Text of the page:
The prime example of these plant materials is cellulose, the most abundant carbohydrate on earth. Cellulose is abundant, but nutritionally inaccessible to the nonherbi-vore. The key problem for the mammal who ingests cellulose is that the usual digestive enzymes do not have the ability to break up the long polymers of glucose that compose the cellulose molecules. Although the starch can be split by the salivary and pancreatic amylases into the component glucose molecules, the mammalian digestive enzymes cannot break the bonds between glucose molecules in cellulose. The result is that although cellulose

1. As the bulky plant material is ingested, the immediate consequence is distension of the GI tract. There are ample stretch receptors located in the wall of the reticulorumen. When distended, they give rise to inhibitory impulses to the CNS, limiting further eating. As indicated in the figure, the degree of distention depends on the amount of bulky food ingested and the rate of removal of the ingesta, either by fermentative breakdown or by passage from the reticulorumen into the omasum.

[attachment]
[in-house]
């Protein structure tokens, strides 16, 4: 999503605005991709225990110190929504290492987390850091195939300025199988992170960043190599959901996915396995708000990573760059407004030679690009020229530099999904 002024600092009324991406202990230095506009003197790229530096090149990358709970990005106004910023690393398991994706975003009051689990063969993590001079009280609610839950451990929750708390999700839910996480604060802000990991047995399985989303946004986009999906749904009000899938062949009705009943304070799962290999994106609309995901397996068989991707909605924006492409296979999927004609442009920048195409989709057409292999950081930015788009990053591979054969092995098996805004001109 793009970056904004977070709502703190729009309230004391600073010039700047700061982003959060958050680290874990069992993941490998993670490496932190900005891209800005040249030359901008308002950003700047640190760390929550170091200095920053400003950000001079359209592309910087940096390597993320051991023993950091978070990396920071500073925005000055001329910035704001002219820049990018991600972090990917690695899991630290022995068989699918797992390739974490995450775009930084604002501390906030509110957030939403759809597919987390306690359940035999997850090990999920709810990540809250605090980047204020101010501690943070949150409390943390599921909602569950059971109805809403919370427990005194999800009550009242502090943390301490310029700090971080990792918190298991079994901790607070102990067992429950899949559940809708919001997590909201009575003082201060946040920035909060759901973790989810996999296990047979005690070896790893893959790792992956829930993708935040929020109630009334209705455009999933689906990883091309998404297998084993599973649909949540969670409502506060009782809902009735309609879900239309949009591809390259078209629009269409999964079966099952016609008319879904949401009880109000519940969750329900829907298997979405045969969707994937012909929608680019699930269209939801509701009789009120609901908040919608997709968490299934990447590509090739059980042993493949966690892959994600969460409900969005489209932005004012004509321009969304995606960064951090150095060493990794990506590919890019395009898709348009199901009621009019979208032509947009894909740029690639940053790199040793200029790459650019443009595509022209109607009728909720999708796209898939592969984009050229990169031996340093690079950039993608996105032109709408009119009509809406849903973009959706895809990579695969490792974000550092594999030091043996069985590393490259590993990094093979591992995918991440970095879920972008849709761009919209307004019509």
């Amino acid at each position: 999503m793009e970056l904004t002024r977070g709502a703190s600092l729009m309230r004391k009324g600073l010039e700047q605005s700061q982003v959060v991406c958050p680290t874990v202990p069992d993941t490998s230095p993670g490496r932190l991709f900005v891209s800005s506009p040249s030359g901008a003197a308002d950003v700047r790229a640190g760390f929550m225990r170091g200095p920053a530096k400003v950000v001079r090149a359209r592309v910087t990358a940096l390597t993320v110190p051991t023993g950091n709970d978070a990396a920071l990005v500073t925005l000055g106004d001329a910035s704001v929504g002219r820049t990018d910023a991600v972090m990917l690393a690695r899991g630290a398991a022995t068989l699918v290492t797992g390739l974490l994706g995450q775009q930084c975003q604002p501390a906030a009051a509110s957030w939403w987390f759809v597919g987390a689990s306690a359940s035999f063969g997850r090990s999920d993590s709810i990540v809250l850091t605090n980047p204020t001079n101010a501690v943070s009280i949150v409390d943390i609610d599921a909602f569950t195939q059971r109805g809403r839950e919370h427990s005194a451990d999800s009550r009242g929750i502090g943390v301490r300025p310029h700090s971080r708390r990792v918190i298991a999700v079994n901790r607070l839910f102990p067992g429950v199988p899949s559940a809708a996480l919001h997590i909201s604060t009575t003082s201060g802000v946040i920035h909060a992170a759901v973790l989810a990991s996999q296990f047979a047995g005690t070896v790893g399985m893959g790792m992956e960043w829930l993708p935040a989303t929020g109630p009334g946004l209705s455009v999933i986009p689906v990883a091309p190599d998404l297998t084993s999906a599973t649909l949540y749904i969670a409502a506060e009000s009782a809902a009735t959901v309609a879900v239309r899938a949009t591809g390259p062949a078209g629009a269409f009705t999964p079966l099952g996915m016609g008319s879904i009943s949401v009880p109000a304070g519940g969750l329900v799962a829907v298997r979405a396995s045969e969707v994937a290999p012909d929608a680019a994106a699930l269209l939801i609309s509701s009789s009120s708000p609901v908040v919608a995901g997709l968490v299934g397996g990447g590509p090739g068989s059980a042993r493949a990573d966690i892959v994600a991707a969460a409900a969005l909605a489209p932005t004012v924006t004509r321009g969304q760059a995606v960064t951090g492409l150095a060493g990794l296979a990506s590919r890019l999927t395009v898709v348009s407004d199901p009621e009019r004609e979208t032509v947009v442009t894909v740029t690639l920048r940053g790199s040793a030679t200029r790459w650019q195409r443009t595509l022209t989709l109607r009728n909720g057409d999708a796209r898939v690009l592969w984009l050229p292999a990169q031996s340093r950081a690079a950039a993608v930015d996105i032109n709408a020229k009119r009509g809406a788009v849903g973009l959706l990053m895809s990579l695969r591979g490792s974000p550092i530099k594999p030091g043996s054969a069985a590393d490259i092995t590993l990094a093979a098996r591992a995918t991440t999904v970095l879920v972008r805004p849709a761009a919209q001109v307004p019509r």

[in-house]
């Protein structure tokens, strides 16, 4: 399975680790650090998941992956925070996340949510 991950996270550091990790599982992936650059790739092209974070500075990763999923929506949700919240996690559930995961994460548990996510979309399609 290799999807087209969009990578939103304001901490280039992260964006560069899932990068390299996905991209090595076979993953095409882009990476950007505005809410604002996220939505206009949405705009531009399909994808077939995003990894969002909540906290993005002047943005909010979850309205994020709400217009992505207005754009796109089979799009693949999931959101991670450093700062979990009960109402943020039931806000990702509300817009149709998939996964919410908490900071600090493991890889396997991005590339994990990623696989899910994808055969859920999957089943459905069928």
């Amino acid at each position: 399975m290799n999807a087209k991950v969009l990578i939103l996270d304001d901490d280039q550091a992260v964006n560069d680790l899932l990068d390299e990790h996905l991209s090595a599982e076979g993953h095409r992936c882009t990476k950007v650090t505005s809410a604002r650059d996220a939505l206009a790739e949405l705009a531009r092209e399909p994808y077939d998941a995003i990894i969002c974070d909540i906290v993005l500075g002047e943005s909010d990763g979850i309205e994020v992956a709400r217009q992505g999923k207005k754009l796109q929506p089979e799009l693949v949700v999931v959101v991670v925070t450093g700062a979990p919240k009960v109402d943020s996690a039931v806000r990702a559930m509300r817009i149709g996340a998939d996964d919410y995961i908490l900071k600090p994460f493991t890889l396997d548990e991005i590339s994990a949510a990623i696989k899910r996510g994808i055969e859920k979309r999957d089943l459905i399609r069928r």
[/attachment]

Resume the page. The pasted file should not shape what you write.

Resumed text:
[DISTENTION] = [FEED INPUT] — [FERMENTATIVE DIGESTION] — [OUTPUT TO OMASUM]

Fig. 2 Controls of food intake in the ruminant.

[DISTENTION] = [FEED INPUT] — [FERMENTATIVE DIGESTION] — [OUTPUT TO OMASUM]

Fig. 2 Controls of food intake in the ruminant.

2. If the food being ingested is of a more concentrated, water-soluble nature, then the osmolality of the ru-minal fluid rises significantly, due to both the solutes in the feed going into solution and the release of ions and molecules in the microbial fermentation of the foodstuffs. This change in the ruminal fluid acts as a satiety signal to the CNS that, as it grows stronger, brings the meal to an appropriate end. The exact site of reception of this hyperosmolality is unclear.

3. The fermentative action of the ruminal microbes results in the endproducts acetic acid, propionic acid, and butyric acid. These short-chain fatty acids are known as volatile fatty acids (VFAs). There is some evidence that these VFAs act at receptor sites either in the ruminal wall (acetic acid) or in the vascular bed of the liver (propionic acid), giving rise to satiety signals to the CNS that inhibit further eating.[3]